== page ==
“We are at 100 percent. We’re done,” Karen Nave, supervisor of technology, communications and safety for Sullivan County Schools, said Monday.
Replacing the old-school visitor sign-in sheets, the Raptor system uses identification cards, most commonly driver’s licenses, to screen those entering school to check for things such as sex offender status and custody order. Upon check in, visitors are required to present their state- or federal government-issued ID to be scanned. The system then checks against a national database of registered sex offenders, as well as a custom database created by each district or school.
The sticker badge then created includes a photo, the person’s name, date, time of entry and destination, such as the administration offices, cafeteria or classrooms. And the system gives a more accurate account than the old sign-in sheets of who is in the building in case of a fire or other emergency.
“People are checking in and out of our campuses constantly,” Sullivan County Director of Schools Evelyn Rafalowski said. “It’s a revolving door of visitors, volunteers and vendors, and the Raptor system offers an extra layer of protection. Whether it’s making sure a student is being released to the right parent who has custody or whether a volunteer, visitor or vendor has been cleared to enter our campus, we know with Raptor we’re doing everything we can to keep our students and faculty safe.”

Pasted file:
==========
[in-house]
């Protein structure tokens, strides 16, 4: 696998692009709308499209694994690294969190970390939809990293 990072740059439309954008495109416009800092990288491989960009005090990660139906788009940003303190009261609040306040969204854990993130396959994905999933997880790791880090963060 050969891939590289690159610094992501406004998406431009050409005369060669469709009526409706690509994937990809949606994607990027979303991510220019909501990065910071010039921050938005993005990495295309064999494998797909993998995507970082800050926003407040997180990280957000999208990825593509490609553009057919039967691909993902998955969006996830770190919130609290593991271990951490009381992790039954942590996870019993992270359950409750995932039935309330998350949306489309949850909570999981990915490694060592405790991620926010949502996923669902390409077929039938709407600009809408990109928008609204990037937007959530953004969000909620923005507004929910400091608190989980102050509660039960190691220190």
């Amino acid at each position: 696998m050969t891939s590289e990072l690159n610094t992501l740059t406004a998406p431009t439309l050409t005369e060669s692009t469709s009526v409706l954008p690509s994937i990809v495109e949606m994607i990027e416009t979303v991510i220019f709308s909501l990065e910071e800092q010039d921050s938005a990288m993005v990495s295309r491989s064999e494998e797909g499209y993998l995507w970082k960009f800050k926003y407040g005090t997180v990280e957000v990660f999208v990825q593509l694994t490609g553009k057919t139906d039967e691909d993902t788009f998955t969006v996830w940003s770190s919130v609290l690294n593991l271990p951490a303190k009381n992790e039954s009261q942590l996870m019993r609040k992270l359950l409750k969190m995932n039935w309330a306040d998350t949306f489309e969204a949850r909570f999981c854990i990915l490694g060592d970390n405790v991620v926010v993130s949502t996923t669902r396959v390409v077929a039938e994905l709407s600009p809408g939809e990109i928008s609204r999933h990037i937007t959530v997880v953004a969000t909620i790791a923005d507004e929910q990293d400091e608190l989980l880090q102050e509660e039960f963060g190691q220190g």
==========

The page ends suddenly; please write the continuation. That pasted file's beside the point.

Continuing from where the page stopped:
Ketron Elementary School in Bloomingdale got its Raptor installation in November. Secretaries Gail Bedford and Melissa Nash said the system works well and that parents and others are used to it now. Rafalowski said secretaries and parents like the system. Kingsport Assistant Superintendent of Administration Andy True said the Raptor system, in place in KCS about three years, is popular with employees and parents in that system, too.
“We really like it,” Bedford said. “The parents are getting to where when they come in the door they have their licenses in their hand.”
The first time someone uses a license or other identification card to enter a school, Bedford, Nash or their colleagues across the school system must key in the ID. However, after that the ID is entered in that school’s database and folks check in by letting a scanner look at their ID’s bar code.
At Ketron, most visitors except parents picking up children and a few others use a scanner that automatically prints out a sticker that shows the person’s photo from the ID. Parents picking up students and some other visitors can use a separate scanner that does not automatically print out the sticker since the parents leave the office with the children and don’t go farther into the school.
Nash said that aside from U.S. driver’s licenses, the system also will use Mexican driver’s licenses, a passport and a photo ID issued to those who do not have a U.S. driver’s license. Bedford said that the system soon will be upgraded to read Sullivan County Schools employee IDs.
Sullivan County schools join more than 22,000 schools that used Raptor in the United States, and the system flags more than 40 sex offenders per day or 50,000 to date attempting to enter schools, as well as more than 250,000 custody alerts.